Dan, Crown Hill
I understand your friends' need to vent. What was once a diverting sideshow in the freak tent at Barneby's Human Marvels, otherwise known as the Republican primary, has become another credentialed nightmare embodying America's worst impulses: racism, greed, serial narcissism.
The next four years will feel like a punishment for many people. It will be a punishment, and because life isn't fair, it will be shouldered primarily by those who are too demoralized, too poor, too busy feeding their families to fight back.
What would I recommend your writer friends do to combat the era of Trump? First, I would tell them to read this exhaustive Atlantic piece on the psychology of Donald Trump. The Andrew Jackson comparison gave me comfort that our country has weathered this brand of egomaniacal leadership before. Then I would ask them to stop ranting for a bit and take some time to do what writers do best – observe and record. Talk to people. When Trump and our Republican Congress implement new policies, find out how those policies affect their coworkers, family, friends, people in bars and on the bus. Write about that – even write about it on Facebook (sorry, I know that's not what you wanted to hear).
We need those records because this administration won't last anywhere close to forever; midterm elections are two short years away. Having those stories – not rants, but fact-driven anecdotes – will be important in proving the harm this Congress and president-elect have caused in our communities, and the people most vulnerable to harm often need help getting their stories out there.
That's my advice. My other advice is for you to host parties. The weather is taking a continual shit on our heads while the tannest man in the nation takes over the whitest house on the planet, and to top it all off many species of spider are in hibernation so my friend pool, at least, has been cut in half. Take care of your human friends: even the busy ones need to eat and everyone needs company at a time like this.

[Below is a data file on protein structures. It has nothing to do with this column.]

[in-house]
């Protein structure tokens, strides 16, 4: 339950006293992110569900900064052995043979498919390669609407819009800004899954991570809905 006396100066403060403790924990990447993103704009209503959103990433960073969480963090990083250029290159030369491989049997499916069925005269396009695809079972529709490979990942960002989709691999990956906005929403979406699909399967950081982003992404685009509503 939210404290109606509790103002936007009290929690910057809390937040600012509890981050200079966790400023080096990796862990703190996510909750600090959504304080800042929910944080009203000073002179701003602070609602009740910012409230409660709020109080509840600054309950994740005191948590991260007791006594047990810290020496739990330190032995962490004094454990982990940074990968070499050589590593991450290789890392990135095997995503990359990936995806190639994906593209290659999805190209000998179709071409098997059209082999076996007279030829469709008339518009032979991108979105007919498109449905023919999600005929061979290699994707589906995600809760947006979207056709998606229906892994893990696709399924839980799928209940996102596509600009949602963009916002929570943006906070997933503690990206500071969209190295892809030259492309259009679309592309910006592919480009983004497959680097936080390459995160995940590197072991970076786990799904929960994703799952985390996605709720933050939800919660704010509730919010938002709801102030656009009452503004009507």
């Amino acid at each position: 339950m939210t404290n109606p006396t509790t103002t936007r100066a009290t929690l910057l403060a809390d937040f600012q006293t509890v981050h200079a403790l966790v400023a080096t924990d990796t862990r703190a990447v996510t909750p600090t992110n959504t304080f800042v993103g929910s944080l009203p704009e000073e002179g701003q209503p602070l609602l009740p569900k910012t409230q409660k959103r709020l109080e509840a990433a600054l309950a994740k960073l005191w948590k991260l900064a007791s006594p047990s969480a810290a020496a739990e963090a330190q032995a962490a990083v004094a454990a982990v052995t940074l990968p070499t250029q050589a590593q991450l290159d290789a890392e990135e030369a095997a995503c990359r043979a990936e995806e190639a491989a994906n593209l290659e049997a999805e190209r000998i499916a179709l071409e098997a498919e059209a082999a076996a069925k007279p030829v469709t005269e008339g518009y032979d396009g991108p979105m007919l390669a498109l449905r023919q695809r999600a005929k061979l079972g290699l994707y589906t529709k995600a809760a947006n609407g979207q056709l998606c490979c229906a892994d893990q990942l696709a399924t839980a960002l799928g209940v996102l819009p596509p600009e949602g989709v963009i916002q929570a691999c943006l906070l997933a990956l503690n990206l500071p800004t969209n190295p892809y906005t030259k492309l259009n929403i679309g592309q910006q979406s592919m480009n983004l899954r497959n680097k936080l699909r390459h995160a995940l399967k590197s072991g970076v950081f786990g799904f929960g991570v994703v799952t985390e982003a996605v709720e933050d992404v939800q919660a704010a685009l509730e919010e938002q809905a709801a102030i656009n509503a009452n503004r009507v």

Sunday January 15th
Writers Resist: A Celebration of Free Speech
It seems impossible that this week will bring both the annual celebration of Martin Luther King, Jr. and Donald Trump’s inauguration. But here we are. To mentally prepare for the discord to come, why not attend this freedom-minded reading by writers from Bellingham (Robert Lashley) and Spokane (novelist Jess Walter, poet Tod Marshall) and Seattle (Elissa Washuta, Jane Wong, G. Willow Wilson)?
Town Hall Seattle, 1119 8th Ave., 652-4255, townhallseattle.org. $5. All ages. 7:30 p.m.
Good news if you were frustrated by entirely sold-out shows for David Sedaris' series of readings — Sponsor Northwest Associated Arts has informed us that tickets for both the matinee and evening show this Sunday, the 15th, have just been released. Act fast!
If you somehow miss snagging one of those, we've also been told that a small number of tickets will be available at the door for most performances. If you're deep Sedaris fan who wasn't able to grab tickets in time, you might want to give the box office a try right before the performances. You can also read more about all of this on our Sponsor's page.